The Upper Louisiana Territory -- Where it all began
Ever since early fur traders, miners and farmers established what is known to be the first permanent settlement on the west bank of the Mississippi River, Ste. Genevieve has withstood the test of time.
In 1600s, Pere Jacques Marquette descended the Mississippi River to convert the indigenous Indians. In 1703, the Immaculate Conception Church, now on Kaskaskia Island, was founded by Fr. Mariot. The Kaskaskia Indians were "industrious and skillful" farmers, salt processors, hunters and fishers.
Jean Baptiste le Moyne de Bienville from France founded New Orleans c.1718, extending the corridor down the Mississippi River to the Gulf. While 1735 is celebrated as Ste. Genevieve's birth date, the village of Ste. Genevieve was established somewhere between 1722 and 1749.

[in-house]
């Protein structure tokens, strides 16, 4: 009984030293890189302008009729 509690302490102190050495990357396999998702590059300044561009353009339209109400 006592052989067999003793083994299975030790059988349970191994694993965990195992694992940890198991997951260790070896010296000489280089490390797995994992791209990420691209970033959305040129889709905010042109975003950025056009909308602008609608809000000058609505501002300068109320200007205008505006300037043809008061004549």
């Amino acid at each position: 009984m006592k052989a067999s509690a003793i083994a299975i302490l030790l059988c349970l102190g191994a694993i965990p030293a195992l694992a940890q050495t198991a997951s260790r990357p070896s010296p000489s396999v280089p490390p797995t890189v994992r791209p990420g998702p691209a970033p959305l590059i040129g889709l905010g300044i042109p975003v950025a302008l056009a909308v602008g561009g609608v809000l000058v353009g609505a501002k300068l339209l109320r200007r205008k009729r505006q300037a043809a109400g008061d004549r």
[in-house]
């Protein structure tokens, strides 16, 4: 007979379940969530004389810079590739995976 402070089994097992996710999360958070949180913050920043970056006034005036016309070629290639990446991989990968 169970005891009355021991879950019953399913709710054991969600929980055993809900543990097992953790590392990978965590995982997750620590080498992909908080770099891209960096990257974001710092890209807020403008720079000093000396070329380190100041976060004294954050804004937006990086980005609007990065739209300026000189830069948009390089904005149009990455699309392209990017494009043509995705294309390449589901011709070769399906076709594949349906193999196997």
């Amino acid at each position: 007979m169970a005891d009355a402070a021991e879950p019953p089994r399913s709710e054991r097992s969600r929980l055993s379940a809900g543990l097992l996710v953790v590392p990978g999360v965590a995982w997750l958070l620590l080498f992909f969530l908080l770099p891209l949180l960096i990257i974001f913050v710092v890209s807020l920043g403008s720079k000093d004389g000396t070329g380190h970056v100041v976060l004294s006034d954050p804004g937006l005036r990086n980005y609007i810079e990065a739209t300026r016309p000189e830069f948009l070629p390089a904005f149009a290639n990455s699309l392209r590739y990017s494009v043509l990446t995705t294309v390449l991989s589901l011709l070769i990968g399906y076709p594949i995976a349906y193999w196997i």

Today Ste. Genevieve has the greatest concentration of original French Colonial buildings in North America and is still the only surviving French Colonial Village in the United States.
Genevieve, the saint for whom the town is named, was born in 422 AD in the village of Nanterre near Paris and at a young age moved to the city to take up a religious life. In 449 when the Franks laid siege to the city, Genevieve led an expedition to relieve the starving population by bringing back supplies that enabled the resistance to continue. In the year 451, when Attila the Hun threatened to march on the city, she urged Parisians; "Forsake not your homes for God has heard my prayers. Attila shall retreat." The invader did change his course to bypass Paris and Genevieve was credited with having averted the impending calamity.
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Ste. Genevieve Missouri 63670